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Is religion a conservative force

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Introduction

Natashia Pettet 13.1 Is religion a conservative force? 'Conservative forces' in this context can be defined as forces, which protect the existing social order, and radical forces being the opposite of conservative forces are those, which promote change. '' Religion is essentially a conservative force in society and if that is true than it would also be true that religion can also play a part in social change.' To evaluate whether religion is a conservative force or a force for social change I am going to first look at the different perspectives of what role religion takes in a society. The functionalist perspective on religion examines it in terms of society's needs and is mainly concerned with the contribution religion makes to meeting these needs; Durkheim presented an argument from the functionalist perspective he stated that all societies divide the world into two separate categories: The 'sacred and the profane'. Durkheim also put forward another argument, called totemism. Durkheim studied an aboriginal society "the most basic form of religion. Durkehim believed that the totem pole was a symbol and its true nature was symbolic of the aboriginal society that worships the totem pole. To put it simply he points out that they are worshipping their own society. This is because the totem stands for the values of the society that worships it. ...read more.

Middle

Malinowski argues that religion promotes social solidarity by dealing with situations of emotional stress that threatens the stability of society. Talcott Parsons, another functionalist, argued that human action is directed and controlled by the norms provided by the social system. However, the cultural system provides more general guidelines for action in the form of beliefs, values and systems of meanings. Such values are not isolated standards for behaviour, but they are integrated and patterned by the values and beliefs provided by the cultural system. Criticisms of functionalism are it neglects that religion can be disruptive and divisions between religions themselves and other religion, divisions that can lead to open conflict. And in some religions where religion can strongly be seen as a cause for social change by creating open conflict. Marxists argue that religion is a form of social control that maintains the capitalist system, which is ruled by the elite and exploits the lower classes. This would basically be a system of keeping people in their place. This Marxist theory basically implies religion is used to control society in such a way that it benefits the ruling-class. Manduro is a contemporary neo-Marxist argued that religion is not always a conservative force, and that it can be revolutionary. This is a very different perspective view of religion and Manduro being a neo Marxist implies it can cause both conservative and radical changes. ...read more.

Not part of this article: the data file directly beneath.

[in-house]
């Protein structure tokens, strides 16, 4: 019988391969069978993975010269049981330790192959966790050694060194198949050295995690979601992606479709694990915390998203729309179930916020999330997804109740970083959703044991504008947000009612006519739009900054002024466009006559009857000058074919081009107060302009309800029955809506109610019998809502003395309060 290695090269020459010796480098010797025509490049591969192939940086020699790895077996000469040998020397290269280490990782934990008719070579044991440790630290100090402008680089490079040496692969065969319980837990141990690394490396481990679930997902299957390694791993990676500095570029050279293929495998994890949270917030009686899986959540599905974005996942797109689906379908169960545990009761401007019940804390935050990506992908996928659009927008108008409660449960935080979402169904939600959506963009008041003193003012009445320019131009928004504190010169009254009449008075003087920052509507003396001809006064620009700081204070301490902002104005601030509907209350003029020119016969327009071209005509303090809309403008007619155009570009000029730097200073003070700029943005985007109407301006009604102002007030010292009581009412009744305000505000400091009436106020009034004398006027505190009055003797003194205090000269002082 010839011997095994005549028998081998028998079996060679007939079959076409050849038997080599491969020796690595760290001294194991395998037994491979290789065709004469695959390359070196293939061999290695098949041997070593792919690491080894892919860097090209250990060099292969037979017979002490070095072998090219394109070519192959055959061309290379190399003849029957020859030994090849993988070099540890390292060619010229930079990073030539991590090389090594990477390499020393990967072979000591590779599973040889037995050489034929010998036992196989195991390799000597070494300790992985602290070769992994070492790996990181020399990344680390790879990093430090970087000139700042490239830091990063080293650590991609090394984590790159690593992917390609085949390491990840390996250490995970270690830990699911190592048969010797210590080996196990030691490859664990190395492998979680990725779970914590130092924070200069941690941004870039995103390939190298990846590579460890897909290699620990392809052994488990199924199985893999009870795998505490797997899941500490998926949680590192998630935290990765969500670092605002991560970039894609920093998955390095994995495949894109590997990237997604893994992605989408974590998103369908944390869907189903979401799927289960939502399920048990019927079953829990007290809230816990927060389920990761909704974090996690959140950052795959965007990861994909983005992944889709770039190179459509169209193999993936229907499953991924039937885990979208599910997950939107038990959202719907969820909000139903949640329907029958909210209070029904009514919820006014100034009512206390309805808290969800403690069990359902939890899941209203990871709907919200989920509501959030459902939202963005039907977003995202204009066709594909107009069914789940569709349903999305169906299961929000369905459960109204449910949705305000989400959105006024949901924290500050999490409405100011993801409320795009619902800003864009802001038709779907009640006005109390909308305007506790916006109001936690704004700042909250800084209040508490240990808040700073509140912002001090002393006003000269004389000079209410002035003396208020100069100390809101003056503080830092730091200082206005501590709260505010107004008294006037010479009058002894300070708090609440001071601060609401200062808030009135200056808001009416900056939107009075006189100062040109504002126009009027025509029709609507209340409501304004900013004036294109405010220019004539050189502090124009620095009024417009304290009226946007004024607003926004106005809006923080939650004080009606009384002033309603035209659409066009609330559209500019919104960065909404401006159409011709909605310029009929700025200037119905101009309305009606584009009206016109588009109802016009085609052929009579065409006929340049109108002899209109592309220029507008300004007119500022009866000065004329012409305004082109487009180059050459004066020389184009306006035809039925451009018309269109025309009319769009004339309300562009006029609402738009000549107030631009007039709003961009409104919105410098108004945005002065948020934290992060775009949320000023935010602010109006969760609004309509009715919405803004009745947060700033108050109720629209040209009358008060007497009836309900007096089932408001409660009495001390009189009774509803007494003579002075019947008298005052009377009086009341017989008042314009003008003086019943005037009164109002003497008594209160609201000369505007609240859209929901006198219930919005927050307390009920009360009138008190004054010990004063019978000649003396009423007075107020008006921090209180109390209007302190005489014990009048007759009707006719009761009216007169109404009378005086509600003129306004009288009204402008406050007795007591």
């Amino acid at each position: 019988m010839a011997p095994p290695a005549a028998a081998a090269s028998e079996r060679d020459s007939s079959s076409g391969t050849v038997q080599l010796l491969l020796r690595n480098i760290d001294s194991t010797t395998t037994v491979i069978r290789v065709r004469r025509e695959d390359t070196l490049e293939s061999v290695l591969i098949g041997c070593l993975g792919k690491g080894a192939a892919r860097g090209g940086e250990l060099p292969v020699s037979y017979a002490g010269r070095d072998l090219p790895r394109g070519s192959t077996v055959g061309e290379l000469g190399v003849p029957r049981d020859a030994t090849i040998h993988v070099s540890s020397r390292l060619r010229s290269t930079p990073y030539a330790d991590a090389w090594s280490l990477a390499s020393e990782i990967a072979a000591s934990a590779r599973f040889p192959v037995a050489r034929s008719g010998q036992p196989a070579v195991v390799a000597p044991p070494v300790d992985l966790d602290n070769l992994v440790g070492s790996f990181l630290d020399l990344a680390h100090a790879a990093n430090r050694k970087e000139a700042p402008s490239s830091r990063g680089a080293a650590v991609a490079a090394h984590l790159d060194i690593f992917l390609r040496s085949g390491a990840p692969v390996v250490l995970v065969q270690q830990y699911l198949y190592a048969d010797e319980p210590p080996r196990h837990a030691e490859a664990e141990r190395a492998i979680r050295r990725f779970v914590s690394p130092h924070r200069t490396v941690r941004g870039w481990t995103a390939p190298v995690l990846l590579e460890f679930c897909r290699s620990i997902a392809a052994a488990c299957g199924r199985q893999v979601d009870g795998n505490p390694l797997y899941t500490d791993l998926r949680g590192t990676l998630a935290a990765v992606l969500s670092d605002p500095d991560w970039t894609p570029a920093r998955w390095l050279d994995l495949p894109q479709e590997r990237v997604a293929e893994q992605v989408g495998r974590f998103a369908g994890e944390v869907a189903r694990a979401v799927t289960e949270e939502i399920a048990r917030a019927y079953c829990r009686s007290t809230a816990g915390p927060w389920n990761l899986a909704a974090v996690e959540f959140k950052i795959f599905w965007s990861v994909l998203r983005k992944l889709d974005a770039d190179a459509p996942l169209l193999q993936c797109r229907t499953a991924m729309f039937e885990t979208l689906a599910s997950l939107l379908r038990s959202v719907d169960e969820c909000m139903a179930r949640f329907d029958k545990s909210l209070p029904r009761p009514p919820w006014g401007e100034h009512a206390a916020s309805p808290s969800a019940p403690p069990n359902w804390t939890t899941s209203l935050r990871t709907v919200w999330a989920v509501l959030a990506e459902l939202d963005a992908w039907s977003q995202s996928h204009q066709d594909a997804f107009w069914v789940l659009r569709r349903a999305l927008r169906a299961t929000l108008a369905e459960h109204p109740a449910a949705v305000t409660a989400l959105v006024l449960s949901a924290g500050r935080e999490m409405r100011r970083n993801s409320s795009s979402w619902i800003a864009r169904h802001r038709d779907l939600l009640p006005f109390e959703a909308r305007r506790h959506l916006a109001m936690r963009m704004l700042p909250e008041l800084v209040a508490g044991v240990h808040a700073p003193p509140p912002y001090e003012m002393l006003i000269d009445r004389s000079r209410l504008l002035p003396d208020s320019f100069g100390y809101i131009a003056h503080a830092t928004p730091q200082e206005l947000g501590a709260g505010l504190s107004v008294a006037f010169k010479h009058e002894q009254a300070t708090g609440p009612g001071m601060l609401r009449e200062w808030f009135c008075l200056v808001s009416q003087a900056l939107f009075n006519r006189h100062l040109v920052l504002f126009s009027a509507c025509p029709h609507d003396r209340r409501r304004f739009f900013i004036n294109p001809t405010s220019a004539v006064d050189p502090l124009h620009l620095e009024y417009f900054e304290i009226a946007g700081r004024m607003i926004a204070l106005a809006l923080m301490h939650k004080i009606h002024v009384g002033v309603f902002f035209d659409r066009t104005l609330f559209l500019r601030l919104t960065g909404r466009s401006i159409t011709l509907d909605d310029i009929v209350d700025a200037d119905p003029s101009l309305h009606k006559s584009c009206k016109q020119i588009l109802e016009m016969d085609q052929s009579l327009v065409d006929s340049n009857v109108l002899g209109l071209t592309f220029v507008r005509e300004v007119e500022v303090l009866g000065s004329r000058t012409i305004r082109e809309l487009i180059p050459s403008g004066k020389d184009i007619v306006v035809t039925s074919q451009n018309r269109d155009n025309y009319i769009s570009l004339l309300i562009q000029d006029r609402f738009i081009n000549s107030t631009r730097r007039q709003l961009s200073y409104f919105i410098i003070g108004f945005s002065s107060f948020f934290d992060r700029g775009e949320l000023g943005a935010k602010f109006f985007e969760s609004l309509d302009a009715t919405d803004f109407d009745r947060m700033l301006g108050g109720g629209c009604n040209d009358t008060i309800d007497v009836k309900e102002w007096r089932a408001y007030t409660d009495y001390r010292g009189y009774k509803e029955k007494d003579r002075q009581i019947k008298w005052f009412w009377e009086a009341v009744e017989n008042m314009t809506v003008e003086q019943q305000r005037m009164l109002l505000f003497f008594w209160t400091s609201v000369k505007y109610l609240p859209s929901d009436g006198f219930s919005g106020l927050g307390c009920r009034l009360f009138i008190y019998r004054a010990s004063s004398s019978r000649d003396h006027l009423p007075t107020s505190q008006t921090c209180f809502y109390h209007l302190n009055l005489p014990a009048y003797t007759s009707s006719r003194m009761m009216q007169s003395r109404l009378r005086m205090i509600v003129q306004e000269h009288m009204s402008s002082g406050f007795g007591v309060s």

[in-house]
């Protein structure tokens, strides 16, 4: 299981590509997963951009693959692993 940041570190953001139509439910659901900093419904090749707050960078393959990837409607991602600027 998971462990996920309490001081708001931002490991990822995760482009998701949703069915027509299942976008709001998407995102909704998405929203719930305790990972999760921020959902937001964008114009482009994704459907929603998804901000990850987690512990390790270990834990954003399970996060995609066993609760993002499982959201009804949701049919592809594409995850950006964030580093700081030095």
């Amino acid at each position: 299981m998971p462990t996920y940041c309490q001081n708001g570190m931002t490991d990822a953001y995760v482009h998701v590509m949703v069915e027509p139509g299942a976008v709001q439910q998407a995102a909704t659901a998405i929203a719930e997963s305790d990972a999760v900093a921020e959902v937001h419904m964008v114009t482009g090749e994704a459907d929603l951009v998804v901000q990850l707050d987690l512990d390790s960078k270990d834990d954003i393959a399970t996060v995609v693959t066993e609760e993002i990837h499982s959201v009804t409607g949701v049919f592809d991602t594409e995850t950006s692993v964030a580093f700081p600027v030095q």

Conclusion

It is now accepted that religion can be force for social change. Despite the examples used by functionalists and Marxists to support their perspective of religion promoting conservatism there are other examples which I wont look into now that contradict this view. To conclude I personally feel that religion can be a force for social change if you look at the arguments put forward by Weber's view in "The Protestant Ethic and the Spirit of Capitalism", yet through the functionalist and Marxist views it can also prevent social change if the ideology of the ruling-class is a strong enough force to keep society subservient and under capitalist control Due to this, I tend to agree with the neo-Marxists mostly, as they allow for both theories, religion being a force for social change and act as a conservative force to be put forward. However I can't ignore that the functionalists and Marxists put forward some good arguments and a very good and interesting point in saying that sometimes it is the society changing that shapes religion not religion that shapes society. This means that there are four different reasons as to whether religion is a conservative force for social change, as it takes into account how society can prevent change and maintain the same religious views or shape religion differently throughout the changes that occur in society. ...read more.

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